What shops have to do when their products go digital

Big stores selling books and music will have to find new ways to attract customers through the doors if they are going to survive…

Big stores selling books and music will have to find new ways to attract customers through the doors if they are going to survive in an increasingly competitive environment, writes JIM CARROLL

IT HAS been a grim start to the year for HMV. Last Wednesday the group that owns the HMV and Waterstone’s music and book shops announced plans to shut 60 outlets in the UK and Ireland.

The group has 28 HMV and eight Waterstone’s outlets, as well as a Hodges & Figges store in Ireland. A spokesman for HMV said the closure will not affect the “vast majority” of the music stores and that the move “in no way signals any intention to pull out of entertainment retail”.

A dire Christmas-trading period for the stores has prompted the planned closures, as music sales for December fell by almost 14 per cent compared with the same period in 2009.


The management blamed severe weather conditions during December as well as increased competition from supermarkets and online retailers for the losses, estimated to be about £20 million (€24 million).

But the problems for a bricks-and-mortar retailer like HMV go a lot deeper than a few centimetres of snow outside the shop doors. Chief executive Simon Fox probably hit the nail on the head when he talked about the “the pace of change in the markets in which we operate”.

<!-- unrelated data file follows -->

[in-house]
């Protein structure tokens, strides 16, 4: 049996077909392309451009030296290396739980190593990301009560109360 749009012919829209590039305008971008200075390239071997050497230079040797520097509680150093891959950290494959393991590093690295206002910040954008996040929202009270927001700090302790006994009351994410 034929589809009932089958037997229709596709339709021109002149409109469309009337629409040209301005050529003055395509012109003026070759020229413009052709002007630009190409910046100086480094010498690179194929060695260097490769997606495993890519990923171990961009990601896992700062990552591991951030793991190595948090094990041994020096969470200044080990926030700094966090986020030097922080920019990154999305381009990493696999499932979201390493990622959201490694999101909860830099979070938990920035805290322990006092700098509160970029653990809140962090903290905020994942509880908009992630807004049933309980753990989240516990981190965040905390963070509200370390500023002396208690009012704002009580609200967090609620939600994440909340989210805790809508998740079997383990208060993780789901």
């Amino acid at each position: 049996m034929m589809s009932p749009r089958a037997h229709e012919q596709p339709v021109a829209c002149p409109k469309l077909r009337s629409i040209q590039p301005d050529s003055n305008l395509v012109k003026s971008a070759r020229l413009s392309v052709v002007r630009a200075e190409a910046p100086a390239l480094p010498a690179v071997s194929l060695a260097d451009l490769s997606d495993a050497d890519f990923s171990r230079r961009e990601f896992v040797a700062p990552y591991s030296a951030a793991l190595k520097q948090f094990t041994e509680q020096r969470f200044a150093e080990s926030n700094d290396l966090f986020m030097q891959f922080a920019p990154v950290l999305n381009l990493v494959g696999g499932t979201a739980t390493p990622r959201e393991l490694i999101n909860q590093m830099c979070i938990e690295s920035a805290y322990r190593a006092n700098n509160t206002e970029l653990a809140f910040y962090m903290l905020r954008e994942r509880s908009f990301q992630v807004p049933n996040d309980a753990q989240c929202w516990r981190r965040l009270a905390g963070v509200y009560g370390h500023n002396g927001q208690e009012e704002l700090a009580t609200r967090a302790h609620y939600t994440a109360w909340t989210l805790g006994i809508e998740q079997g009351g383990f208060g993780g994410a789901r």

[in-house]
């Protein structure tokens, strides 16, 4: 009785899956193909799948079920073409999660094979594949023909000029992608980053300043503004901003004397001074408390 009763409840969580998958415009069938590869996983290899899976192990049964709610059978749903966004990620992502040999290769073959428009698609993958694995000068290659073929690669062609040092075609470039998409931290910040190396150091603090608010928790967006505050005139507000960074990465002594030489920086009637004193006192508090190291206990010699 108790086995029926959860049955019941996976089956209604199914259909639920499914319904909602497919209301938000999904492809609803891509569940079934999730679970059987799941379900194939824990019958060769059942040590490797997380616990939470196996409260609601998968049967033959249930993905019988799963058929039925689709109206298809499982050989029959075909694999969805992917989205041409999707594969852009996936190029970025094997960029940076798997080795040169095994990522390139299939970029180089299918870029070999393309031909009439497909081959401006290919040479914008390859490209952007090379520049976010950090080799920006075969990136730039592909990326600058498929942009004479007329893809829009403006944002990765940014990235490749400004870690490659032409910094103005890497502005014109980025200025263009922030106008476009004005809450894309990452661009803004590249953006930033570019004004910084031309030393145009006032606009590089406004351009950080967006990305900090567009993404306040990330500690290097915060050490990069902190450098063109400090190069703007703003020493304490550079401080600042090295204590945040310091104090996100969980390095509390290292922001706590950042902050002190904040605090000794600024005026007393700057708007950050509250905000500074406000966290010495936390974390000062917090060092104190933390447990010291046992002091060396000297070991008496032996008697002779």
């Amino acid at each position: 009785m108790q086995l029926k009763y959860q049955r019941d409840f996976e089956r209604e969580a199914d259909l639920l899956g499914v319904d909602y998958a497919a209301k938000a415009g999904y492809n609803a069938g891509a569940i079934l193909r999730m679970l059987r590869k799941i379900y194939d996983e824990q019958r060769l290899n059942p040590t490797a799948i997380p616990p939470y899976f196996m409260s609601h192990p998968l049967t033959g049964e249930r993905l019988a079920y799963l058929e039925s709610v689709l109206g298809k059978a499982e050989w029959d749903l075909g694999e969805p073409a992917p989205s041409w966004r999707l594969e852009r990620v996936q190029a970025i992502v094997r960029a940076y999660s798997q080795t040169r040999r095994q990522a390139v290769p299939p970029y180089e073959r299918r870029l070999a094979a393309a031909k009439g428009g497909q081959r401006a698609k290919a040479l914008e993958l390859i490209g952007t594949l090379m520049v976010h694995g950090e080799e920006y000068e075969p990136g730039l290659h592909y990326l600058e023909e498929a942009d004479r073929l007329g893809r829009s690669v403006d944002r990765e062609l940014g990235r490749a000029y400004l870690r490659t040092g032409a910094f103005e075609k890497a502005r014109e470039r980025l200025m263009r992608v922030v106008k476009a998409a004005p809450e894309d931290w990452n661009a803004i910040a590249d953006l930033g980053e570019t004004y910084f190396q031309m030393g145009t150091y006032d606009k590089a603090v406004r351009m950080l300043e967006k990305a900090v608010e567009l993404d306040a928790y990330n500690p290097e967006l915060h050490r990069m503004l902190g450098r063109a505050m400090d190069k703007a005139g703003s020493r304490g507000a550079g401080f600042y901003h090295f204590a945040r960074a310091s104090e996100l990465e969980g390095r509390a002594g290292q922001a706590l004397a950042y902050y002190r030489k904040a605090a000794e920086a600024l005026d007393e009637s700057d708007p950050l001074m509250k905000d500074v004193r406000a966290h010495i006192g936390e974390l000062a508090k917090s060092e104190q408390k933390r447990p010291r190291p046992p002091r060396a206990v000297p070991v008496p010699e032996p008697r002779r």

Put plainly, people just aren’t going to record stores like HMV any more to purchase plastic discs. While some music fans will always want to buy a physical product, the vast majority are switching to digital downloads and streams.

Figures published in Britain this week showed that CD sales fell by more than 12 per cent last year, while sales of digital albums and singles grew by more than 30 per cent and nearly 6 per cent respectively. This trend is also mirrored in the United States, with CD sales down 20 per cent and digital albums up 13 per cent.

Such changes in entertainment consumption will have a huge impact on the shops you will find on your local high street in the future.

A preview of what might be in store can be seen in the United States, where the Tower music chain went out of business in 2006. Concerns were expressed this week about the future of the Borders book chain after it announced plans to delay payments to major publishers because of declining sales.

The editor of Irish Publishing News, Eoin Purcell, says competition from supermarkets is really what is putting the squeeze on such shops as HMV and Waterstone's.

“The average punter knows there’s a price difference, and the competition is fierce from the likes of Tesco and Dunnes,” says Purcell. “That’s difficult to compete with, even for a company of the size of HMV.”

He says that the traditional bookstore will rely more and more on heavy readers, those who buy a lot of books.

“The heavy reader will still go to the chains or independent outlets rather than the supermarkets. The danger for the booksellers is when the heavy reader moves to digital, and you are seeing that move already in the UK and US.”